The shuttering followed the unionization of the staff last April and Lee Enterprises’ take over in spring 2017.
Along with firing the staff, Lee Enterprises also deleted the publication’s archives. The staff was also locked out of its emails and told to make an appointment to pick up personal items.
Lee Banville, an associate professor of journalism at the University of Montana, stated in the Montana Kaimin: “When Matt Gibson [the previous owner of the paper who became its GM] sold the Independent to Lee, there was almost immediately a pretty good chance this was going to happen. Other alt-weeklies that have been purchased by paper chains have been closed.”
The deletion of the archives, however, showed a lack of regard by the owners for the work done by the journalists over the years. It may be a personal attack or nod to the disregard many moneyed interests possess when buying revered publications.
The curious shuttering of the Independent came just days after Pete Barbey, who bought the Village Voice in 2015 and took it online only just last year, informed the alt-weekly of its demise over the phone.
He reported said: “Today is kind of a sucky day. Due to, basically, business realities, we’re going to stop publishing Village Voice new material.”
The Village Voice's staff had also unionized.
The Village Voice will retain about half of its editorial staff to digitally archive its issues. (ArtForum has a great roundup of notable writers’ memories of working for the alt-weekly, including Melissa Anderson, Gary Indiana and Vivian Gornick.)
The survival of alt-weeklies has shared a similar fate to local newspapers. New owners move in to seemingly save struggling titles, only to slash the staff to nothing or shutter the outlets completely.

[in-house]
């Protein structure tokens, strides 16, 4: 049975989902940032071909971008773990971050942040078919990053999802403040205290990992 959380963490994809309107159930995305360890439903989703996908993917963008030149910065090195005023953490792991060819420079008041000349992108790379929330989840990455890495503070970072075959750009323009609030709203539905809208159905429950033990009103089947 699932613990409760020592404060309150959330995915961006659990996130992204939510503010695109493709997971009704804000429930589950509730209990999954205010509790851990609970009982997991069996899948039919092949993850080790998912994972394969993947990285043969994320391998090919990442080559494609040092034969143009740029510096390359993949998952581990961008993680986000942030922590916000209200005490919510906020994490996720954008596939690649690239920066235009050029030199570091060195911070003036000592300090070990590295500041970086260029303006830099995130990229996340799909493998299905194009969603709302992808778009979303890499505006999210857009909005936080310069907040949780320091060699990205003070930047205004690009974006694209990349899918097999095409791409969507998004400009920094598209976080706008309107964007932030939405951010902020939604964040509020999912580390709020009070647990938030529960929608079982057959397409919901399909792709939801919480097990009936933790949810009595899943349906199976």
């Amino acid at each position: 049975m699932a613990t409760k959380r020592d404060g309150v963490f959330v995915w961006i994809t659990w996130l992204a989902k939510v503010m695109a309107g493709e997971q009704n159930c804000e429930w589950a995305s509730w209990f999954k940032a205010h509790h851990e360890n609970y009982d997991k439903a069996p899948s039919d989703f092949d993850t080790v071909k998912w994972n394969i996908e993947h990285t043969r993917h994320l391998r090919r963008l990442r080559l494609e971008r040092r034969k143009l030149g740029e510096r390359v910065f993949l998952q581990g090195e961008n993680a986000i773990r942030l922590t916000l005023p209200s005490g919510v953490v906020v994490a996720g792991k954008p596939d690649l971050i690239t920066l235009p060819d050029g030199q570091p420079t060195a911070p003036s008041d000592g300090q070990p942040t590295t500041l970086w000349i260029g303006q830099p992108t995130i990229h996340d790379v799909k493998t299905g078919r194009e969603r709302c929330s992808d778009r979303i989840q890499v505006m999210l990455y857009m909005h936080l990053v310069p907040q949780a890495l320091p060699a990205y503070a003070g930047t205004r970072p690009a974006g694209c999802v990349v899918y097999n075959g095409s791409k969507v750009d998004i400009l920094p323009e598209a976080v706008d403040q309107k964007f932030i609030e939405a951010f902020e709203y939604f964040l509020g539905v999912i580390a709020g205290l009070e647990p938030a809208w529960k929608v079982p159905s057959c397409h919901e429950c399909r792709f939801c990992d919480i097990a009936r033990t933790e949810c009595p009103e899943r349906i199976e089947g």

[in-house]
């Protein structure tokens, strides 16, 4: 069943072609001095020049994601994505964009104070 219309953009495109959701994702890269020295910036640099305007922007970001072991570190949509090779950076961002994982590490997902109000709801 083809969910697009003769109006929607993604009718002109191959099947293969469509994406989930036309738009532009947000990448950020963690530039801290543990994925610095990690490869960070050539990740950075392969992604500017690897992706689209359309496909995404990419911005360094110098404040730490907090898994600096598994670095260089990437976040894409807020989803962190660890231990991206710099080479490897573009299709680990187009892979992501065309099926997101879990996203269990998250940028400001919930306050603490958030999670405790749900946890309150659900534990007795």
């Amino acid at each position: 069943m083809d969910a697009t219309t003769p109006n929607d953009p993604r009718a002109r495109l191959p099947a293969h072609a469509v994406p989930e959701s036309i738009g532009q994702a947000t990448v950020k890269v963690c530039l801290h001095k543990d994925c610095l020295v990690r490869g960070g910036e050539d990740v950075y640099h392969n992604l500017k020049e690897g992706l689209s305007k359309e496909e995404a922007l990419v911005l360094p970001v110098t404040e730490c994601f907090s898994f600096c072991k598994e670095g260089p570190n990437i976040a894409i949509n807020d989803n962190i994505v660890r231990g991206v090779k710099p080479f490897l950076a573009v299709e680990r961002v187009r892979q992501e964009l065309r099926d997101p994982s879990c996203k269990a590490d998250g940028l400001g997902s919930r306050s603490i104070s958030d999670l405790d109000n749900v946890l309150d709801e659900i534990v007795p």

Just last year, L.A. Weekly was bought up by Semanal Media, which was revealed to have conservative interests. The group promptly fired most of the staff upon takeover.
It's noteworthy, however, that a group of journalists is raising funds to launch a new L.A. alt-weekly called The LAnd Magazine. As of September 1, the group was nearly halfway to its funding goal. Their hashtag: boycottlaweekly.
With luck, more projects like The LAnd Magazine will be born to replace lost titles. Perhaps a new publishing model is needed.
The loss of alternative weeklies feels particularly personal. They act as mirrors for the complex lives lived in the cities where they publish. As more outlets are bought up, shut down or prevented from operating at full capacity, a much-needed connection is lost between that city's culture and its residents.
Media is in the communications business. In a fractured time in our history, every connection counts.